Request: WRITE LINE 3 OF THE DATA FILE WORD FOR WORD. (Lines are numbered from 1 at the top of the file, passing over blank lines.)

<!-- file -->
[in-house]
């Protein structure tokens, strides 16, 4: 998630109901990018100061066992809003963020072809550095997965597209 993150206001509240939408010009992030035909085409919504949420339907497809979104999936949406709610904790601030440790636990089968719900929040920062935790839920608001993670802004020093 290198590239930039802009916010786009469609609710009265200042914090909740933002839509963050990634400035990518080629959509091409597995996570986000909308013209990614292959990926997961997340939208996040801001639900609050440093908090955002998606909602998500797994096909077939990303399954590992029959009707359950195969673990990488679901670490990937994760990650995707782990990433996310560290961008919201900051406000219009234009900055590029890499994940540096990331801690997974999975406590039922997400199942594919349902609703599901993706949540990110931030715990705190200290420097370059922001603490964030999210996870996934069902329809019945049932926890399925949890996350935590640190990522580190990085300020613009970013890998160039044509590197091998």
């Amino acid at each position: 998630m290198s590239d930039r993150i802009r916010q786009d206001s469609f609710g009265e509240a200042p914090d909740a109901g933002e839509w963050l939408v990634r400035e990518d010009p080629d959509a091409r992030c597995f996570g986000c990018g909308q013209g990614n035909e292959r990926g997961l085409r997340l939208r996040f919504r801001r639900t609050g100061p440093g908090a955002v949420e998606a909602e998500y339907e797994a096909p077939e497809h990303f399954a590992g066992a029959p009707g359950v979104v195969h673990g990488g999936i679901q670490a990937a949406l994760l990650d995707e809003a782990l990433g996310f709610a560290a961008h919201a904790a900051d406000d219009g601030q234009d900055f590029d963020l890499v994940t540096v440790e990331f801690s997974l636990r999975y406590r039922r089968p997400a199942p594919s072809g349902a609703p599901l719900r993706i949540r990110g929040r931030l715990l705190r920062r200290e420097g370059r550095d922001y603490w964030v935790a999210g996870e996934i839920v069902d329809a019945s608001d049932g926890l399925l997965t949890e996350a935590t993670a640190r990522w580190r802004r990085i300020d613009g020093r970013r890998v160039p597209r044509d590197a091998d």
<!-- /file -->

């Amino acid at each position: 998630m290198s590239d930039r993150i802009r916010q786009d206001s469609f609710g009265e509240a200042p914090d909740a109901g933002e839509w963050l939408v990634r400035e990518d010009p080629d959509a091409r992030c597995f996570g986000c990018g909308q013209g990614n035909e292959r990926g997961l085409r997340l939208r996040f919504r801001r639900t609050g100061p440093g908090a955002v949420e998606a909602e998500y339907e797994a096909p077939e497809h990303f399954a590992g066992a029959p009707g359950v979104v195969h673990g990488g999936i679901q670490a990937a949406l994760l990650d995707e809003a782990l990433g996310f709610a560290a961008h919201a904790a900051d406000d219009g601030q234009d900055f590029d963020l890499v994940t540096v440790e990331f801690s997974l636990r999975y406590r039922r089968p997400a199942p594919s072809g349902a609703p599901l719900r993706i949540r990110g929040r931030l715990l705190r920062r200290e420097g370059r550095d922001y603490w964030v935790a999210g996870e996934i839920v069902d329809a019945s608001d049932g926890l399925l997965t949890e996350a935590t993670a640190r990522w580190r802004r990085i300020d613009g020093r970013r890998v160039p597209r044509d590197a091998d």